An employee works on an LED lighting assembly line in China.

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The International Monetary Fund on Tuesday raised its growth forecast for the global economy, which turned slightly more positive despite a slowing pace from China.

In the latest update to its World Economic Outlook, the IMF raised its global growth forecast for 2023 by 0.2 percentage points to 3%, from 2.8% in its April assessment. The IMF left its growth forecast for 2024 unchanged at 3%.

In terms of inflation, the fund also expects an improvement compared to last year. Headline inflation is expected to reach 6.8% this year, down from 8.7% in 2022. However, core inflation, which strips out volatile items, is falling more slowly to 6% this year from 6.5% last year.

“The global economy continues to gradually recover from the pandemic and the Russian invasion of Ukraine. In the near term, the signs of progress are undeniable,” IMF chief economist Pierre-Olivier Gourinchas said in an accompanying blog post on Tuesday. “However, many challenges still cloud the horizon and it is too early to celebrate,” he added.

The IMF highlighted concerns over tighter credit conditions, depleted US household savings and a shallower-than-expected economic recovery in China following severe Covid-19 restrictions.

“In the United States, excess savings from pandemic-related remittances that helped households weather the cost-of-living crisis and tighter credit conditions are nearly exhausted. In China, the recovery after the reopening of the economy shows signs of losing momentum due to continued concerns about the real estate sector with implications for the global economy,” Gourinchas said.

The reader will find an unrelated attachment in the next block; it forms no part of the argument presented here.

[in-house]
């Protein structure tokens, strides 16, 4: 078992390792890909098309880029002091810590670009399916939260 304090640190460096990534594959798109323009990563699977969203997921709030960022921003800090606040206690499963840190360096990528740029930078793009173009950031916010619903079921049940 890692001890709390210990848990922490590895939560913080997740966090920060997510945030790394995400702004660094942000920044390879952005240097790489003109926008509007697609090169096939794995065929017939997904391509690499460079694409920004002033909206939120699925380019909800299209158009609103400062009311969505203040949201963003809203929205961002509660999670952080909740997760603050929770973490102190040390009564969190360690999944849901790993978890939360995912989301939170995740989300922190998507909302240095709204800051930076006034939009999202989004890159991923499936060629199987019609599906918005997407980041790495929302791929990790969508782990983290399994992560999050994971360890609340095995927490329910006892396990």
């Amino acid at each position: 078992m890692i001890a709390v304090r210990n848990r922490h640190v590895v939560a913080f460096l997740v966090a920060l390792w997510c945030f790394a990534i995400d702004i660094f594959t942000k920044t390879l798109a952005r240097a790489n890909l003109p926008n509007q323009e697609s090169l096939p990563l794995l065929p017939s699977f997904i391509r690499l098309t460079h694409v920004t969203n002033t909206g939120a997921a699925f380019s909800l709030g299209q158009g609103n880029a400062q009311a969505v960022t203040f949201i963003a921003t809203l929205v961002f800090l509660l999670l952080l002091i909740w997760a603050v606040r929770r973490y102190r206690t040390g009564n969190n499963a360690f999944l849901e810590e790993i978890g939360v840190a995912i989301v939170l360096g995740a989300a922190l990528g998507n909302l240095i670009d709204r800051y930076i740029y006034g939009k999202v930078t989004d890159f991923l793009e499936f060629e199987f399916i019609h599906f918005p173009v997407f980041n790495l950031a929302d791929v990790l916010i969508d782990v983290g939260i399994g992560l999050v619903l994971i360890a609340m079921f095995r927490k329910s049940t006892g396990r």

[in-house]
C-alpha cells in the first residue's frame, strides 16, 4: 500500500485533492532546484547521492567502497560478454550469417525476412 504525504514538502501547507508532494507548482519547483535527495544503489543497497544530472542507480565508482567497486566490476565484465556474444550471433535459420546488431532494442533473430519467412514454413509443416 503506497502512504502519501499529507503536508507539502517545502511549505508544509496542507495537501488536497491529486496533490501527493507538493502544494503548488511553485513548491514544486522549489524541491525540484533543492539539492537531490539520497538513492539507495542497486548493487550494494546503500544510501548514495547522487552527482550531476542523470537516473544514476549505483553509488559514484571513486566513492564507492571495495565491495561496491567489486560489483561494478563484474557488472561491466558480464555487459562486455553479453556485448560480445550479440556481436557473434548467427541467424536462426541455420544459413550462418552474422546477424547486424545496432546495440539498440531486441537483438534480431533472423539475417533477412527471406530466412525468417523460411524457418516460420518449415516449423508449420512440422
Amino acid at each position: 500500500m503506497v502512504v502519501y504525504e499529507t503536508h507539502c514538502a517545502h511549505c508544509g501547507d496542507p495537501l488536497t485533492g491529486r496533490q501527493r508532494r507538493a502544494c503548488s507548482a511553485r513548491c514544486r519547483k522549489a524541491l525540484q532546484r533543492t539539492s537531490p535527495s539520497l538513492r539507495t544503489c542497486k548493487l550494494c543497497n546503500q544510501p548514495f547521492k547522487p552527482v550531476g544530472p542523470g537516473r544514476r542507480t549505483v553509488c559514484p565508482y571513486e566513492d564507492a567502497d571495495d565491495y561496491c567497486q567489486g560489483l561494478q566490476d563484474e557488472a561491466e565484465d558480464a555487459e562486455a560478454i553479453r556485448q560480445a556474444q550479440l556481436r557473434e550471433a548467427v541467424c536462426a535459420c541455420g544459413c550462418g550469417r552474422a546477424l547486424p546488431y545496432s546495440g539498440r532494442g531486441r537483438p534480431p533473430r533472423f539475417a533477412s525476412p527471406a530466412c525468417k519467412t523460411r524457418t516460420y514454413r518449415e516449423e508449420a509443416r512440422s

The US, the world’s largest economy, is expected to grow by 1.8% this year and 1% in 2024, according to the IMF. In China, gross domestic product is falling from 5.2% this year to 4.5% in 2024.

“Continuing weakness in [Chinese] the real estate sector weighs on investment, foreign demand remains weak and rising, and increased youth unemployment to 20.8% in May 2023 suggests weakness in the labor market,” the IMF said in its report. It added that “high-frequency data through June confirm a softening of momentum through the second quarter of 2023.”

Comments follow Chinese stocks rallied on Tuesday on the back of comments by the country’s authorities that they are preparing more stimulus. Beijing is reportedly working on new measures to boost domestic demand, according to Reuters, citing China’s state news agency.


Among the major European economies, Germany is the only country where the IMF lowered its growth expectations for this year. The fund expects the German economy to contract by 0.3% this year, down 0.2 percentage points from its April forecast. This is due to weaker manufacturing output and lower growth during the first quarter of this year, the IMF said.

Data released on Monday showed that business activity in the eurozone fell faster than expected in July. In Germany, data pointed to an economic contraction, with manufacturing output falling for the third month in a row and at the fastest pace since May 2020.

“This is a bad start to the third quarter for the German economy, with the flash PMI falling into contraction territory. The decline continues to be driven by the manufacturing sector, while the slowdown in service sector growth that started last month has extended into July,” Cyrus de la Rubia, chief economist at Hamburg Commercial Bank, said of the data release.

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